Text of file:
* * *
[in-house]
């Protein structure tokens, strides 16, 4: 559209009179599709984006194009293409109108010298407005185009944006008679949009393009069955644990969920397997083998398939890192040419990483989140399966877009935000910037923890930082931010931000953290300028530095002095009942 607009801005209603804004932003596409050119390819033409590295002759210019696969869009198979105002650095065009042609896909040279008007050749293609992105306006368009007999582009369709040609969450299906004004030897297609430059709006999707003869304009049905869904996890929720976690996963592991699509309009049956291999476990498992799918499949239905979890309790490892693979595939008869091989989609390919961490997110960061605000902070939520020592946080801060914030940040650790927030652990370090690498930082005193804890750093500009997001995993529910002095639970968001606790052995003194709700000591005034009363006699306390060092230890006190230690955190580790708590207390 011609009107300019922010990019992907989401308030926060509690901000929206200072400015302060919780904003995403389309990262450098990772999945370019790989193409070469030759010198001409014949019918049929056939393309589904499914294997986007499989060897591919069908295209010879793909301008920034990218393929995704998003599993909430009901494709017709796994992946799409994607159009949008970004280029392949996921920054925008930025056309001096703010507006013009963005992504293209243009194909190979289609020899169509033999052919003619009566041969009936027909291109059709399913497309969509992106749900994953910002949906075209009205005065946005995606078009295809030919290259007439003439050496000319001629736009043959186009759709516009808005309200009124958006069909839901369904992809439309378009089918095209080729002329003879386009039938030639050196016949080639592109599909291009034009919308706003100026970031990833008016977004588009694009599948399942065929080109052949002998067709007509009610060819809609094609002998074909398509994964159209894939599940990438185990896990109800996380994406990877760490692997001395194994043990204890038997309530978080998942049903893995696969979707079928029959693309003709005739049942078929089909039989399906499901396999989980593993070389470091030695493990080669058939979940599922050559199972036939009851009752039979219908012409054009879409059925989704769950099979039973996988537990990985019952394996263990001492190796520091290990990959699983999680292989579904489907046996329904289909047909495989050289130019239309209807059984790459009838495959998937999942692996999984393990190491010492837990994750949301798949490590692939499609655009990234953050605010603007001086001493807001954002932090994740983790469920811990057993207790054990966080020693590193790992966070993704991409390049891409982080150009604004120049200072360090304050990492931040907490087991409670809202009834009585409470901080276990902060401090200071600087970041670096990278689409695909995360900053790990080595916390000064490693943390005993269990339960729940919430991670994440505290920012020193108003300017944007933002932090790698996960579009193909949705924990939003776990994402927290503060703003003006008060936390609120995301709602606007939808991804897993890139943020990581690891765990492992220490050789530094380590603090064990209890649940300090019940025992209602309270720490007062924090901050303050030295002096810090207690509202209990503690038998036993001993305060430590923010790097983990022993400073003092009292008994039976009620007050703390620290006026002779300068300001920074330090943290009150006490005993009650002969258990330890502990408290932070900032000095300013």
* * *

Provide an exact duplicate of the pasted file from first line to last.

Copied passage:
[in-house]
């Protein structure tokens, strides 16, 4: 559209009179599709984006194009293409109108010298407005185009944006008679949009393009069955644990969920397997083998398939890192040419990483989140399966877009935000910037923890930082931010931000953290300028530095002095009942 607009801005209603804004932003596409050119390819033409590295002759210019696969869009198979105002650095065009042609896909040279008007050749293609992105306006368009007999582009369709040609969450299906004004030897297609430059709006999707003869304009049905869904996890929720976690996963592991699509309009049956291999476990498992799918499949239905979890309790490892693979595939008869091989989609390919961490997110960061605000902070939520020592946080801060914030940040650790927030652990370090690498930082005193804890750093500009997001995993529910002095639970968001606790052995003194709700000591005034009363006699306390060092230890006190230690955190580790708590207390 011609009107300019922010990019992907989401308030926060509690901000929206200072400015302060919780904003995403389309990262450098990772999945370019790989193409070469030759010198001409014949019918049929056939393309589904499914294997986007499989060897591919069908295209010879793909301008920034990218393929995704998003599993909430009901494709017709796994992946799409994607159009949008970004280029392949996921920054925008930025056309001096703010507006013009963005992504293209243009194909190979289609020899169509033999052919003619009566041969009936027909291109059709399913497309969509992106749900994953910002949906075209009205005065946005995606078009295809030919290259007439003439050496000319001629736009043959186009759709516009808005309200009124958006069909839901369904992809439309378009089918095209080729002329003879386009039938030639050196016949080639592109599909291009034009919308706003100026970031990833008016977004588009694009599948399942065929080109052949002998067709007509009610060819809609094609002998074909398509994964159209894939599940990438185990896990109800996380994406990877760490692997001395194994043990204890038997309530978080998942049903893995696969979707079928029959693309003709005739049942078929089909039989399906499901396999989980593993070389470091030695493990080669058939979940599922050559199972036939009851009752039979219908012409054009879409059925989704769950099979039973996988537990990985019952394996263990001492190796520091290990990959699983999680292989579904489907046996329904289909047909495989050289130019239309209807059984790459009838495959998937999942692996999984393990190491010492837990994750949301798949490590692939499609655009990234953050605010603007001086001493807001954002932090994740983790469920811990057993207790054990966080020693590193790992966070993704991409390049891409982080150009604004120049200072360090304050990492931040907490087991409670809202009834009585409470901080276990902060401090200071600087970041670096990278689409695909995360900053790990080595916390000064490693943390005993269990339960729940919430991670994440505290920012020193108003300017944007933002932090790698996960579009193909949705924990939003776990994402927290503060703003003006008060936390609120995301709602606007939808991804897993890139943020990581690891765990492992220490050789530094380590603090064990209890649940300090019940025992209602309270720490007062924090901050303050030295002096810090207690509202209990503690038998036993001993305060430590923010790097983990022993400073003092009292008994039976009620007050703390620290006026002779300068300001920074330090943290009150006490005993009650002969258990330890502990408290932070900032000095300013």